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Public safetyand policing biggest issues to Akronites

The people of Akron have spoken in an opinion poll

released Monday. And they’re ready for the change

coming this election year.

At the time the survey was conducted from Jan. 17

to Feb. 4, the field of seven Democrats running for

mayor on the May 2 primary ballot was still forming.

As expected so early in the race, 66% of the survey’s

510 respondents were undecided about who should

succeed Mayor Dan Horrigan, who is not seeking re-


But these Akron residents resoundingly said they

want a leader with high ethical standards, fresh ideas

and a clear vision for the city, by margins of 71% or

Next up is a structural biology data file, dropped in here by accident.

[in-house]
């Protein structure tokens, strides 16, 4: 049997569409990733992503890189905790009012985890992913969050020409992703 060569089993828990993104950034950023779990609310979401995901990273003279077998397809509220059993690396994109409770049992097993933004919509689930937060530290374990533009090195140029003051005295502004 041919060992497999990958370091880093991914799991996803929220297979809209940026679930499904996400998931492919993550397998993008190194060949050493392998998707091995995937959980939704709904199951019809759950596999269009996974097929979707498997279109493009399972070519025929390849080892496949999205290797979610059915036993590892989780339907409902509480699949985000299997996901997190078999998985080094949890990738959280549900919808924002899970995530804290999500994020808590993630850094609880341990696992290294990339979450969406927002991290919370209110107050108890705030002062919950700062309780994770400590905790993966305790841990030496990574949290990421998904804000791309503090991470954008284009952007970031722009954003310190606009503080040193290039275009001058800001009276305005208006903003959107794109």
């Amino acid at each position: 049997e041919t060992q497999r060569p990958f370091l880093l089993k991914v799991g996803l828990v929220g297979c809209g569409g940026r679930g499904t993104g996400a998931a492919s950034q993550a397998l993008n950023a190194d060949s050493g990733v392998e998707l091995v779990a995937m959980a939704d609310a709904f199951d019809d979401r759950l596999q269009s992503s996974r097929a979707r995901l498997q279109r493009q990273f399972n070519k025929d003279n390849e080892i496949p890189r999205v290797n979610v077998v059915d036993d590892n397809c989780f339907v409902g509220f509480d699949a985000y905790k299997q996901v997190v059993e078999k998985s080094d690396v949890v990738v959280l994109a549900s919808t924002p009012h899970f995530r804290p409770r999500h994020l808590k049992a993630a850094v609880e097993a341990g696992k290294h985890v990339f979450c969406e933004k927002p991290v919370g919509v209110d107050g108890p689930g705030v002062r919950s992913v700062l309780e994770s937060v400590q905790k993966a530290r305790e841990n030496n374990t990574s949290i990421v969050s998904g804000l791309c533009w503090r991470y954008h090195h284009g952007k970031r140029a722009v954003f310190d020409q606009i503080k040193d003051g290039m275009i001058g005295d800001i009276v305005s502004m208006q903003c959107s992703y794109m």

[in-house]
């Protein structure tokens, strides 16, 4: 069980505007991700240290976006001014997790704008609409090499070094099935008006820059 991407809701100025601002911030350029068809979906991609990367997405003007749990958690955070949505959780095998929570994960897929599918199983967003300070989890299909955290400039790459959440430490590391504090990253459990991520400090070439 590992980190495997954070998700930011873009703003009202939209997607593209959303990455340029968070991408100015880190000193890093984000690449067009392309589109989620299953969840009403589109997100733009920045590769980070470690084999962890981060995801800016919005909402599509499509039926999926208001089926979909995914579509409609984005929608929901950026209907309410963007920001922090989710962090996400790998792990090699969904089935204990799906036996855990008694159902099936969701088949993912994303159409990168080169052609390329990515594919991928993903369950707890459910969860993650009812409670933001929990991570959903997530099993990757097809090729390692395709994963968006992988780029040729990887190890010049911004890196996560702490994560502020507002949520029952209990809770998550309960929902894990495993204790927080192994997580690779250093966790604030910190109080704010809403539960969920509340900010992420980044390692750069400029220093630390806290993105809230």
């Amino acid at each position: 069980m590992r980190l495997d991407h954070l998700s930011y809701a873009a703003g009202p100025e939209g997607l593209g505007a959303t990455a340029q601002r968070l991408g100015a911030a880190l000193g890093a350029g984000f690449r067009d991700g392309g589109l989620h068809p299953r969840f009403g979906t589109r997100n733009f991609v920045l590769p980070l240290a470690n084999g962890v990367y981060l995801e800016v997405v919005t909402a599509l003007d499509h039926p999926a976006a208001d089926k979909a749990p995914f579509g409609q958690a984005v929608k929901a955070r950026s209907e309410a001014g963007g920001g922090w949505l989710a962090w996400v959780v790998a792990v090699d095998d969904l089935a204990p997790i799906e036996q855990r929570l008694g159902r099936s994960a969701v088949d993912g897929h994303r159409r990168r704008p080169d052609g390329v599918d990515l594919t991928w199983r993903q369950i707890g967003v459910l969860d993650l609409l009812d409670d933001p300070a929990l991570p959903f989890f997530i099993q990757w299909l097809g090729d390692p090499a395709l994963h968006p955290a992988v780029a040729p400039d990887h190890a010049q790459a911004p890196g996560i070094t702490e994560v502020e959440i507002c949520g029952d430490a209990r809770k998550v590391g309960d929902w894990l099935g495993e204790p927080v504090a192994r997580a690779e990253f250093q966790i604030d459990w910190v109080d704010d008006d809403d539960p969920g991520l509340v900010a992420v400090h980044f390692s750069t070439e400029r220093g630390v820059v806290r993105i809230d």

better. Less than half prioritized previous experience

in city government.

The full results of the poll are posted below.

Akronites are measurably eager to have their voices

heard at the ballot box, in part, because 86% say their

voices aren’t always or frequently heard in the halls of

city government. And 53% say the city is on the wrong


They would have the next mayor do more than just

run the city. They want a visionary with a reform


The most important issues for Akronites can be

grouped as economic or reform-minded, said John

Green, director emeritus of the Ray C. Bliss Institute of

Applied Politics at the University of Akron. One cate-

gory pertains to economic development — job cre-

ation, providing a safe environment — while the other

dimension lumps policies that would deliver change,

such as reforming police and giving citizens a greater

voice in city government.

“The reform cluster is stronger statistically. That

means it’s more prevalent,” said Green, who was care-

ful not to discount economic concerns.

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